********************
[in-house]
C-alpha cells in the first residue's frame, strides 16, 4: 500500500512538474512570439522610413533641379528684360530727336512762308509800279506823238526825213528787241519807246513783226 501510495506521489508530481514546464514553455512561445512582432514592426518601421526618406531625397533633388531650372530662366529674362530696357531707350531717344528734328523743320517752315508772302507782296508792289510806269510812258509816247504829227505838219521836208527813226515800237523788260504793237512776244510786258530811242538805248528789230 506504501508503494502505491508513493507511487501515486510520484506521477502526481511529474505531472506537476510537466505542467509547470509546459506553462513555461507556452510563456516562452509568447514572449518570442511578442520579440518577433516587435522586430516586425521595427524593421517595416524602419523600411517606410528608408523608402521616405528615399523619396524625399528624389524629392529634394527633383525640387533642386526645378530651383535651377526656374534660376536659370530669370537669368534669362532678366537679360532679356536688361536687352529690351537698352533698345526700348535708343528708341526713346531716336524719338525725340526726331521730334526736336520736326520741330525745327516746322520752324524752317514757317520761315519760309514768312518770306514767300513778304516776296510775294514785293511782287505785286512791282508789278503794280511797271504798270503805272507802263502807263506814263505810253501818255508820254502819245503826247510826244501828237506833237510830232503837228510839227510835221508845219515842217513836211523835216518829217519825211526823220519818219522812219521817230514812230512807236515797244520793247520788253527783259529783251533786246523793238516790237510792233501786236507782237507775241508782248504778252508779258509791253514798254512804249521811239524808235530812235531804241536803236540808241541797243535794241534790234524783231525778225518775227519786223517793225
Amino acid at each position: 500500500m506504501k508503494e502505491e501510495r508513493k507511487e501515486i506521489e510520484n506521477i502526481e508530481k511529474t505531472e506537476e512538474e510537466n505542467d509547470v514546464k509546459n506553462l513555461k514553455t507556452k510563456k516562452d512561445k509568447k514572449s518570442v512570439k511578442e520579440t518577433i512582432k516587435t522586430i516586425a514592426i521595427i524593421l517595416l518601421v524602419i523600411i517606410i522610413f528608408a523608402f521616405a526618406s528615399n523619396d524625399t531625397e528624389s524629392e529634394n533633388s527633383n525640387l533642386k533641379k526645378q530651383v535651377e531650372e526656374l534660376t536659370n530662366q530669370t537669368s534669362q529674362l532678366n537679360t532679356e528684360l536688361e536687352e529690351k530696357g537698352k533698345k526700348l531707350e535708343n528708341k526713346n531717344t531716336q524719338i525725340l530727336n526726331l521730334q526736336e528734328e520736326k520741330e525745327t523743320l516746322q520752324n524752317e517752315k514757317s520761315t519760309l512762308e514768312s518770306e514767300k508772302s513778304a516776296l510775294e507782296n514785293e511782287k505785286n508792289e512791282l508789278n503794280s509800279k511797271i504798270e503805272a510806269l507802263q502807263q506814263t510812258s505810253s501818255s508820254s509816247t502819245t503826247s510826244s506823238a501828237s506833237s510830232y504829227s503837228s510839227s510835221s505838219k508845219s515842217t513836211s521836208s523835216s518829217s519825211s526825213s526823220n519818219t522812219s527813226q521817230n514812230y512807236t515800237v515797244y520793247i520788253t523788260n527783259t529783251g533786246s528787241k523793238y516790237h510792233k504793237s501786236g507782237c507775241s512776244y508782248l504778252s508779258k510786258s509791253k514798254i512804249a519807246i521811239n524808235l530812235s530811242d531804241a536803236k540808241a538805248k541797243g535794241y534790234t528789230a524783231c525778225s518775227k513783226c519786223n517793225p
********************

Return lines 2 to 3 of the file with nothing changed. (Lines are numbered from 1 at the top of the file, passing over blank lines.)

C-alpha cells in the first residue's frame, strides 16, 4: 500500500512538474512570439522610413533641379528684360530727336512762308509800279506823238526825213528787241519807246513783226 501510495506521489508530481514546464514553455512561445512582432514592426518601421526618406531625397533633388531650372530662366529674362530696357531707350531717344528734328523743320517752315508772302507782296508792289510806269510812258509816247504829227505838219521836208527813226515800237523788260504793237512776244510786258530811242538805248528789230 506504501508503494502505491508513493507511487501515486510520484506521477502526481511529474505531472506537476510537466505542467509547470509546459506553462513555461507556452510563456516562452509568447514572449518570442511578442520579440518577433516587435522586430516586425521595427524593421517595416524602419523600411517606410528608408523608402521616405528615399523619396524625399528624389524629392529634394527633383525640387533642386526645378530651383535651377526656374534660376536659370530669370537669368534669362532678366537679360532679356536688361536687352529690351537698352533698345526700348535708343528708341526713346531716336524719338525725340526726331521730334526736336520736326520741330525745327516746322520752324524752317514757317520761315519760309514768312518770306514767300513778304516776296510775294514785293511782287505785286512791282508789278503794280511797271504798270503805272507802263502807263506814263505810253501818255508820254502819245503826247510826244501828237506833237510830232503837228510839227510835221508845219515842217513836211523835216518829217519825211526823220519818219522812219521817230514812230512807236515797244520793247520788253527783259529783251533786246523793238516790237510792233501786236507782237507775241508782248504778252508779258509791253514798254512804249521811239524808235530812235531804241536803236540808241541797243535794241534790234524783231525778225518775227519786223517793225
Amino acid at each position: 500500500m506504501k508503494e502505491e501510495r508513493k507511487e501515486i506521489e510520484n506521477i502526481e508530481k511529474t505531472e506537476e512538474e510537466n505542467d509547470v514546464k509546459n506553462l513555461k514553455t507556452k510563456k516562452d512561445k509568447k514572449s518570442v512570439k511578442e520579440t518577433i512582432k516587435t522586430i516586425a514592426i521595427i524593421l517595416l518601421v524602419i523600411i517606410i522610413f528608408a523608402f521616405a526618406s528615399n523619396d524625399t531625397e528624389s524629392e529634394n533633388s527633383n525640387l533642386k533641379k526645378q530651383v535651377e531650372e526656374l534660376t536659370n530662366q530669370t537669368s534669362q529674362l532678366n537679360t532679356e528684360l536688361e536687352e529690351k530696357g537698352k533698345k526700348l531707350e535708343n528708341k526713346n531717344t531716336q524719338i525725340l530727336n526726331l521730334q526736336e528734328e520736326k520741330e525745327t523743320l516746322q520752324n524752317e517752315k514757317s520761315t519760309l512762308e514768312s518770306e514767300k508772302s513778304a516776296l510775294e507782296n514785293e511782287k505785286n508792289e512791282l508789278n503794280s509800279k511797271i504798270e503805272a510806269l507802263q502807263q506814263t510812258s505810253s501818255s508820254s509816247t502819245t503826247s510826244s506823238a501828237s506833237s510830232y504829227s503837228s510839227s510835221s505838219k508845219s515842217t513836211s521836208s523835216s518829217s519825211s526825213s526823220n519818219t522812219s527813226q521817230n514812230y512807236t515800237v515797244y520793247i520788253t523788260n527783259t529783251g533786246s528787241k523793238y516790237h510792233k504793237s501786236g507782237c507775241s512776244y508782248l504778252s508779258k510786258s509791253k514798254i512804249a519807246i521811239n524808235l530812235s530811242d531804241a536803236k540808241a538805248k541797243g535794241y534790234t528789230a524783231c525778225s518775227k513783226c519786223n517793225p